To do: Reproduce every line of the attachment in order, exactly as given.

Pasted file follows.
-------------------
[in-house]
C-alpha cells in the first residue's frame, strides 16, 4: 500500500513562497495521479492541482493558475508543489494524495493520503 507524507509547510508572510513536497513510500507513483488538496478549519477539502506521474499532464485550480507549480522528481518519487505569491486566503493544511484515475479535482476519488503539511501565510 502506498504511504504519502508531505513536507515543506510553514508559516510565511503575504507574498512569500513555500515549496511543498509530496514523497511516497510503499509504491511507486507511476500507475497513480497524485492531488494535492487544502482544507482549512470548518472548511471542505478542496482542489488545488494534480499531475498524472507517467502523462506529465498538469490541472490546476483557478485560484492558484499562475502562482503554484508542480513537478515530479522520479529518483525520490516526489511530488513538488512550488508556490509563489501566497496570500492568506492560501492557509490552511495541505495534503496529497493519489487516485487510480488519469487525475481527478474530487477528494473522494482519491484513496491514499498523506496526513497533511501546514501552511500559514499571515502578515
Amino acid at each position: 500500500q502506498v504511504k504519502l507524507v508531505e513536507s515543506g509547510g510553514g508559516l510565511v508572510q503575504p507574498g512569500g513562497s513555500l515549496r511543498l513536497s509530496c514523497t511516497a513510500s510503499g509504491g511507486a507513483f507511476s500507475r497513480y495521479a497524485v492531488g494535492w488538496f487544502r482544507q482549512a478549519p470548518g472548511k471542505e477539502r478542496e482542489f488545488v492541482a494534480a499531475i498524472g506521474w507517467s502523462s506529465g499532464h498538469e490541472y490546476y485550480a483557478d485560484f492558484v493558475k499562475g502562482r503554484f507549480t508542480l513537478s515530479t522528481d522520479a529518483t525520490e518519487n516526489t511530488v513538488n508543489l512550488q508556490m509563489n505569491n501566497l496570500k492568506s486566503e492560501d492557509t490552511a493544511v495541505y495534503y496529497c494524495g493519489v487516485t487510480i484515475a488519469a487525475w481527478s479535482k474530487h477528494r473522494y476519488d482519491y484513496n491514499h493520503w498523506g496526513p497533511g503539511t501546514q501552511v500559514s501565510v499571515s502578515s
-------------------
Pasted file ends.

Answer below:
[in-house]
C-alpha cells in the first residue's frame, strides 16, 4: 500500500513562497495521479492541482493558475508543489494524495493520503 507524507509547510508572510513536497513510500507513483488538496478549519477539502506521474499532464485550480507549480522528481518519487505569491486566503493544511484515475479535482476519488503539511501565510 502506498504511504504519502508531505513536507515543506510553514508559516510565511503575504507574498512569500513555500515549496511543498509530496514523497511516497510503499509504491511507486507511476500507475497513480497524485492531488494535492487544502482544507482549512470548518472548511471542505478542496482542489488545488494534480499531475498524472507517467502523462506529465498538469490541472490546476483557478485560484492558484499562475502562482503554484508542480513537478515530479522520479529518483525520490516526489511530488513538488512550488508556490509563489501566497496570500492568506492560501492557509490552511495541505495534503496529497493519489487516485487510480488519469487525475481527478474530487477528494473522494482519491484513496491514499498523506496526513497533511501546514501552511500559514499571515502578515
Amino acid at each position: 500500500q502506498v504511504k504519502l507524507v508531505e513536507s515543506g509547510g510553514g508559516l510565511v508572510q503575504p507574498g512569500g513562497s513555500l515549496r511543498l513536497s509530496c514523497t511516497a513510500s510503499g509504491g511507486a507513483f507511476s500507475r497513480y495521479a497524485v492531488g494535492w488538496f487544502r482544507q482549512a478549519p470548518g472548511k471542505e477539502r478542496e482542489f488545488v492541482a494534480a499531475i498524472g506521474w507517467s502523462s506529465g499532464h498538469e490541472y490546476y485550480a483557478d485560484f492558484v493558475k499562475g502562482r503554484f507549480t508542480l513537478s515530479t522528481d522520479a529518483t525520490e518519487n516526489t511530488v513538488n508543489l512550488q508556490m509563489n505569491n501566497l496570500k492568506s486566503e492560501d492557509t490552511a493544511v495541505y495534503y496529497c494524495g493519489v487516485t487510480i484515475a488519469a487525475w481527478s479535482k474530487h477528494r473522494y476519488d482519491y484513496n491514499h493520503w498523506g496526513p497533511g503539511t501546514q501552511v500559514s501565510v499571515s502578515s